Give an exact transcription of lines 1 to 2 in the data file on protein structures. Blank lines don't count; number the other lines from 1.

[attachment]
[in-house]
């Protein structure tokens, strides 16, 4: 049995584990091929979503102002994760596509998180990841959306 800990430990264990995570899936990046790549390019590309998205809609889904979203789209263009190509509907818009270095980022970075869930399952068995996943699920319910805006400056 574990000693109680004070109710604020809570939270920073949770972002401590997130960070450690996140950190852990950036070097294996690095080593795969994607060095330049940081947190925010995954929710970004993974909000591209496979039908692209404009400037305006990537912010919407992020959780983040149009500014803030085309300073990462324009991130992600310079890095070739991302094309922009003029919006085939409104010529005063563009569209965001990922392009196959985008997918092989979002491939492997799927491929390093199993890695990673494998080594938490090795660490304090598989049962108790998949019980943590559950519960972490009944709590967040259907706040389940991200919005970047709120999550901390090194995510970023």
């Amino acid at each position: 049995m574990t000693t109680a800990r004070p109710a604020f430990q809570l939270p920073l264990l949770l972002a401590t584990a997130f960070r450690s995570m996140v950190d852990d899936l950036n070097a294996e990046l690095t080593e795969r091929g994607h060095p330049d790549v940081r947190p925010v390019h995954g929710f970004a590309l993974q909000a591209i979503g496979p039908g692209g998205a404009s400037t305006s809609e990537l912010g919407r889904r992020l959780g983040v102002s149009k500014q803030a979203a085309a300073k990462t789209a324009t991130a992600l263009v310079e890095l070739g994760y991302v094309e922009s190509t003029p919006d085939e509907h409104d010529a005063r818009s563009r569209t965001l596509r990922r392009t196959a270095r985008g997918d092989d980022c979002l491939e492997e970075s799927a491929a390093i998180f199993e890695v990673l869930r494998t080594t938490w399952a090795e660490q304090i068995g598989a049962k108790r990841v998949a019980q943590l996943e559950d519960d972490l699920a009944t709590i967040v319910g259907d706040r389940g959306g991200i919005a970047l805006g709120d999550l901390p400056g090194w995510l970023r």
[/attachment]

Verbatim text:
[in-house]
């Protein structure tokens, strides 16, 4: 049995584990091929979503102002994760596509998180990841959306 800990430990264990995570899936990046790549390019590309998205809609889904979203789209263009190509509907818009270095980022970075869930399952068995996943699920319910805006400056 574990000693109680004070109710604020809570939270920073949770972002401590997130960070450690996140950190852990950036070097294996690095080593795969994607060095330049940081947190925010995954929710970004993974909000591209496979039908692209404009400037305006990537912010919407992020959780983040149009500014803030085309300073990462324009991130992600310079890095070739991302094309922009003029919006085939409104010529005063563009569209965001990922392009196959985008997918092989979002491939492997799927491929390093199993890695990673494998080594938490090795660490304090598989049962108790998949019980943590559950519960972490009944709590967040259907706040389940991200919005970047709120999550901390090194995510970023």